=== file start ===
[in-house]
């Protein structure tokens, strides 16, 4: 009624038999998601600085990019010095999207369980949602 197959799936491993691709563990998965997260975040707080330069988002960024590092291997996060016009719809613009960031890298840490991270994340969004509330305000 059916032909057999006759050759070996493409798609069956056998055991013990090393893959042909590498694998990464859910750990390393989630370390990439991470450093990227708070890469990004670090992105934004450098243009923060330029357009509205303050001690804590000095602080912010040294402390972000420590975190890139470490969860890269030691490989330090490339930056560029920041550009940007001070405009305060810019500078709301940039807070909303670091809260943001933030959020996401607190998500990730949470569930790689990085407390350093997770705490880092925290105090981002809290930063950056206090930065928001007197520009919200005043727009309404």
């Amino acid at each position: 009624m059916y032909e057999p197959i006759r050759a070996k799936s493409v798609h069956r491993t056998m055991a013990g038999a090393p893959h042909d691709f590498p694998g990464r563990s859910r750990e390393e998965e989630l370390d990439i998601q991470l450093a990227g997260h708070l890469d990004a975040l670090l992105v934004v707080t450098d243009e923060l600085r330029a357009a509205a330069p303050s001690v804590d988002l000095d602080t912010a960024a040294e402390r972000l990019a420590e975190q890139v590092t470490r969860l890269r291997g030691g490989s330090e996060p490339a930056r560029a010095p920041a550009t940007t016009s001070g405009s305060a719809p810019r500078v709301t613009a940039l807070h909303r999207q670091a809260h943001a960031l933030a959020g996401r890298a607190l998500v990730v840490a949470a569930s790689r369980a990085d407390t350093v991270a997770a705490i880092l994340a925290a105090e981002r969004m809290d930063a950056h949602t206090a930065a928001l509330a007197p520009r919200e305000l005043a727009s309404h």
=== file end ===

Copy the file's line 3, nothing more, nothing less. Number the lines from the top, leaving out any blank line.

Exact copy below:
């Amino acid at each position: 009624m059916y032909e057999p197959i006759r050759a070996k799936s493409v798609h069956r491993t056998m055991a013990g038999a090393p893959h042909d691709f590498p694998g990464r563990s859910r750990e390393e998965e989630l370390d990439i998601q991470l450093a990227g997260h708070l890469d990004a975040l670090l992105v934004v707080t450098d243009e923060l600085r330029a357009a509205a330069p303050s001690v804590d988002l000095d602080t912010a960024a040294e402390r972000l990019a420590e975190q890139v590092t470490r969860l890269r291997g030691g490989s330090e996060p490339a930056r560029a010095p920041a550009t940007t016009s001070g405009s305060a719809p810019r500078v709301t613009a940039l807070h909303r999207q670091a809260h943001a960031l933030a959020g996401r890298a607190l998500v990730v840490a949470a569930s790689r369980a990085d407390t350093v991270a997770a705490i880092l994340a925290a105090e981002r969004m809290d930063a950056h949602t206090a930065a928001l509330a007197p520009r919200e305000l005043a727009s309404h």